This research could be what led to her character’s psychological behavior. Oates wrote, ‘she knew she was pretty, and that was everything”(83). Connie might sound arrogant but little from we know she could have been going through something which we do not know of. Although she has a shady perception of her place in society, she is confident of her undeveloped sense to be accepted.

In the short story, Connie’s character is affected by those who she interacts with and her surroundings also. Oates explores the influence of peers and society on teenagers’ actions, with a focus on the contrast between difficult parental expectations about moral behavior and those suggested via popular songs and movies. Connie has different approaches on certain people whether family, friends, or boys. Even though Connie is from a good family and appears to be cared for, she still is immune to becoming a victim. When it comes to.. In this story, Oates pays special attention to the mother-daughter relationship with the lack of meaningful communication between them. In the end, it is her mother for whom Connie cries for; her last thought before she finally pushes open the door is that she will never see her mother again. If either one of them had made the effort to communicate, Connie might have remained safely a teenager until she’s old enough to choose the future.

Connie has a bit more to her than her appearance (persuasion)…

The encounter that Connie and Arnold Friend have in the climax of the story reveals more to Connie’s character to the reader. As soon as Arnold says: ‘I took a special interest in such a pretty girl’ to Connie as he tells her frighteningly specific details about her life, he speaks in ‘a simple lilting voice, exactly as if he were reciting the words to a song’ to soothe her (88). She realizes in the next moments he’s not who she thinks he is. Even as Connie realizes the situation, it turns dangerous, and she still cannot move to action. Friend seems to have a preternatural knowledge of exactly what each member of the family is doing at the picnic they, which critics have used as evidence to prove that Friend is not a real person at all, but rather a manifestation of the devil. The rest of the story must be understood in the context of Connie’s shock and panic. When Connie runs to the phone, but in her panic cannot act, instead she begins screaming into the phone as though she were being stabbed. When she stops screaming, Connie’s whole attitude is changed. Seemingly resigned to her fate she moves out toward Friend. At his point Connie is already ‘gone’: ‘hollow with what had been fear, but what was now just an emptiness'(93). In her understanding of what will ensue, Connie appears to actually move out of her body in an effort to blunt the events to come, she feels ‘this body wasn’t really hers’ anymore (93). Arnold consoles Connie by expressing her actions as a sacrifice. It is unclear whether or not Connie understands or accepts this choice because her state of shock is so intense. Connie’s depersonalization is complete as she is described leaving with Friend. The development of Connie’s passivity and paralysis is key to understanding exactly why and how she completely changed after.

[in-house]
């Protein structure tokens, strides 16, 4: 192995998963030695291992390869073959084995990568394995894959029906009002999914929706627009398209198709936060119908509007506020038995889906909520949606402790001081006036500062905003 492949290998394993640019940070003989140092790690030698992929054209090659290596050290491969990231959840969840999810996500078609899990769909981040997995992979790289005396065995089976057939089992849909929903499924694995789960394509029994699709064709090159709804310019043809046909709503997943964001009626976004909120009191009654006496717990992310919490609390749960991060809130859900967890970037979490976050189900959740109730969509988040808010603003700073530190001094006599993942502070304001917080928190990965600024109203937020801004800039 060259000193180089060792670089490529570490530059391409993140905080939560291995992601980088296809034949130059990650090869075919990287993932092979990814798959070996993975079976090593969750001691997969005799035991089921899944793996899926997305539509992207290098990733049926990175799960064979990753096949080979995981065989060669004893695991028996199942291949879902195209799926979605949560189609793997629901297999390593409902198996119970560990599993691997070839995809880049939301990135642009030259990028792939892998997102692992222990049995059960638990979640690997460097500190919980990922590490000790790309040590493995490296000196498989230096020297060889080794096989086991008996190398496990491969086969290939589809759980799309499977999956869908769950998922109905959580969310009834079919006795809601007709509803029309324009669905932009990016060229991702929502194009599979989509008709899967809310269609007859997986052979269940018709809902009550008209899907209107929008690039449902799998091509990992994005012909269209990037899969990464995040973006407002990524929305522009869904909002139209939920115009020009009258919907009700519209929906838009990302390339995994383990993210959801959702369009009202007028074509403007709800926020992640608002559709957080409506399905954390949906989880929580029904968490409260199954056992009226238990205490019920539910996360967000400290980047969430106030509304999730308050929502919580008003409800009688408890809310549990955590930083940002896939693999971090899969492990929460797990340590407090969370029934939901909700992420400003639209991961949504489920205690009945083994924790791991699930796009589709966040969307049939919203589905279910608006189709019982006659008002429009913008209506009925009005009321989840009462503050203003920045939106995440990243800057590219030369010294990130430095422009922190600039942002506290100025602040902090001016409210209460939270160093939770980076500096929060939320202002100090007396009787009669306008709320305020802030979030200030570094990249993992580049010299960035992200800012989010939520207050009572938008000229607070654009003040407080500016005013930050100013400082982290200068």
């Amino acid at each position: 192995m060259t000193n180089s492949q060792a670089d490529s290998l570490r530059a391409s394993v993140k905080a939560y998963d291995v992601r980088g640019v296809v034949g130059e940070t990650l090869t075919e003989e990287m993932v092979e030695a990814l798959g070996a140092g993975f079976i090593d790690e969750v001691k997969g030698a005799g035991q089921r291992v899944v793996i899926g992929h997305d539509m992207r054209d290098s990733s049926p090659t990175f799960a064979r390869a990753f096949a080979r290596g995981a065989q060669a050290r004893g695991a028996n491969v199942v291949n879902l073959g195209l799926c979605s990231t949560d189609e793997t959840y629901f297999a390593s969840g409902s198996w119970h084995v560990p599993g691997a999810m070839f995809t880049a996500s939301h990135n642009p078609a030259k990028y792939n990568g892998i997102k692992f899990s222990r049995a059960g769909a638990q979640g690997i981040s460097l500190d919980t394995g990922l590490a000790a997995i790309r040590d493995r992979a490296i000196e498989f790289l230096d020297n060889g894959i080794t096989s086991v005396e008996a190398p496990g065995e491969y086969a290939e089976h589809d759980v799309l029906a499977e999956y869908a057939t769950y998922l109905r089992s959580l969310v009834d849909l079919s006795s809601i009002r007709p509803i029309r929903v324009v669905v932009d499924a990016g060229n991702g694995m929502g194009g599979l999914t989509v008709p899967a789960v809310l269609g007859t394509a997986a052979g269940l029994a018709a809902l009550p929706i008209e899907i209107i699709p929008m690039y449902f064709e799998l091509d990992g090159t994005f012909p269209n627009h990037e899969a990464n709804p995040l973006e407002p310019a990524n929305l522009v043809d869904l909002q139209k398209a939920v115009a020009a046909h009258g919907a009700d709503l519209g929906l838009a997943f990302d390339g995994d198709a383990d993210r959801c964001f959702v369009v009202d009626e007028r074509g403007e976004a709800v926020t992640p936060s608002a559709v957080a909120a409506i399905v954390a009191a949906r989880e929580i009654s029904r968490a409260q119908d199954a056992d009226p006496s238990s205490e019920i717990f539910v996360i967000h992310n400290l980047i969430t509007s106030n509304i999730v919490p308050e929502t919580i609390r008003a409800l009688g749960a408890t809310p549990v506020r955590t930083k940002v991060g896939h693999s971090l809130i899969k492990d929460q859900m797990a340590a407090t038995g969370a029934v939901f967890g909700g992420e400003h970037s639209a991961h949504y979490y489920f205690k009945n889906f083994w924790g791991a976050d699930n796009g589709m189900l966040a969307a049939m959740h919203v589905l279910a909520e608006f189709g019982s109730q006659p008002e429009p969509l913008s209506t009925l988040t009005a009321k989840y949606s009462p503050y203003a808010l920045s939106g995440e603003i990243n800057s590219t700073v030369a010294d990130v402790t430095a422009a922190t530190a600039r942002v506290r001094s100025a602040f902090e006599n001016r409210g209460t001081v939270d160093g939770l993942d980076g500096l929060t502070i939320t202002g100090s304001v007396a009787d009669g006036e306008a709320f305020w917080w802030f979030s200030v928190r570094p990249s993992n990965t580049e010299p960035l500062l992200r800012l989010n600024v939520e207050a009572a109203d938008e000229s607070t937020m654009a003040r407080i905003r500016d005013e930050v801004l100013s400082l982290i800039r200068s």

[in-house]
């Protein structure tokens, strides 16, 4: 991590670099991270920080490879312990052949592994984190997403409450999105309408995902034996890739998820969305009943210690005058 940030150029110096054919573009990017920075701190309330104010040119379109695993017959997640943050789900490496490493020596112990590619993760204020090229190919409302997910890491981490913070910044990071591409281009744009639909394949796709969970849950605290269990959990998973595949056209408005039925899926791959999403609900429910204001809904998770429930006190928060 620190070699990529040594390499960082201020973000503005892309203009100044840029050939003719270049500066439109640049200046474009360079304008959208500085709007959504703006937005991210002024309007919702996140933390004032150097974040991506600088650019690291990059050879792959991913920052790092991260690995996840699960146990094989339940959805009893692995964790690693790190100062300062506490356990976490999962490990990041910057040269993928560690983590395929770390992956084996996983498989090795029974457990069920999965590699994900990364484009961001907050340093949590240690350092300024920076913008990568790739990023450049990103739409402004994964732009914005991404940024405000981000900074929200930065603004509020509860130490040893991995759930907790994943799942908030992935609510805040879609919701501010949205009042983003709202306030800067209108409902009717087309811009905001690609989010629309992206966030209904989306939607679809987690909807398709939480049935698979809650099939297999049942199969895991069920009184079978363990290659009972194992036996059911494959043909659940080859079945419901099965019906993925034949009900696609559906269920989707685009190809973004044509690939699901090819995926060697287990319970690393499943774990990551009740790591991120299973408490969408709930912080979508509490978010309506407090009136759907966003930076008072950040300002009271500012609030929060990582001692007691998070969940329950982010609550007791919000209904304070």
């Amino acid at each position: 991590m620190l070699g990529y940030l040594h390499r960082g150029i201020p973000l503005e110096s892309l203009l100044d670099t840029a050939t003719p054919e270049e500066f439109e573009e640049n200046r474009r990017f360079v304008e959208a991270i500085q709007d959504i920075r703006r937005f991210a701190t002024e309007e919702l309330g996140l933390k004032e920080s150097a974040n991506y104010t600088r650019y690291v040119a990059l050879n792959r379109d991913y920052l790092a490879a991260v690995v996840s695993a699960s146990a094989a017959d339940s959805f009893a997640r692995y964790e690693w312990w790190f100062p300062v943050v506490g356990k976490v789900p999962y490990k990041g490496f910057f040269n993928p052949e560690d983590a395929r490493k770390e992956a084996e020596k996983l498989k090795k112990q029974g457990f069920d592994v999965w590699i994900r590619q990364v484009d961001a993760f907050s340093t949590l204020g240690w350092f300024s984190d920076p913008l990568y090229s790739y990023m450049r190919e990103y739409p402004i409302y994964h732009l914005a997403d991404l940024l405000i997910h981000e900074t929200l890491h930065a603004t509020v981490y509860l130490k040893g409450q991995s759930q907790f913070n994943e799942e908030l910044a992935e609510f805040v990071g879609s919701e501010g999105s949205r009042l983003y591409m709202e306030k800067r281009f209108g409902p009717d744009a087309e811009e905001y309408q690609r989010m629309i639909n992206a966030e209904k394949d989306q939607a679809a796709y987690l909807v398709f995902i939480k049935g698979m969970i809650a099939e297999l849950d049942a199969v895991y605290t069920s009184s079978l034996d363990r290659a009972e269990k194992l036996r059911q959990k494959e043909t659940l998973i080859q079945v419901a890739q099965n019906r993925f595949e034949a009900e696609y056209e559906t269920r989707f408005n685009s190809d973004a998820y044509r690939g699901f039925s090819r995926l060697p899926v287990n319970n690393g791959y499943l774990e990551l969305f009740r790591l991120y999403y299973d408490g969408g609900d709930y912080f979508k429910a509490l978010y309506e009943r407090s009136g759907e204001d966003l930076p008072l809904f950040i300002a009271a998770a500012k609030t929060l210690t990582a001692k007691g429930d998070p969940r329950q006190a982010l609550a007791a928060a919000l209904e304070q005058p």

While Oates definitely emphasizes the theme of the deception of appearances in her short story, some feel that other themes are centered around the abuse of looks. Oates’s open-ended symbolism invites many different interpretations from the very start. Starting with the protagonist herself, Connie’s identity is dangerously shaped by outer influences. Oates deals with several elements of society and culture in the short story. Which could lead

In conclusion, Connie fell over the deception of appearance and ends up in a sense of insecurity. Her insecurities lead her to think differently, she became self-praiseful of her looks, and distant from her family. Connie’s character was affected by those who she interacted with including: family, friends, and boys. She ended up crying for her mother, her last thought before that she will never see her mother again. Her surroundings also affected her character. ******Connie’s encounter with Arnold Friend and her panic changed her character completely. Opposing views of Connie’s character and role suggest that she…. The confidence and self-absorbed conceitedness vanishes when she met a man that led her to her terrible fate. Connie starts off a rebel and becomes a victim leading towards the end of the story. After analyzing and looking deeper to what she was going through and expressing her behavior, she seems to have surrender to herself in the end instead. Her insecurities was taking over most of her actions Connie’s character in the beginning of the story.

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Joyce Carol Oates Deception in the Book Where Are You Going? Where Have You Been. (2022, Feb 11). Retrieved from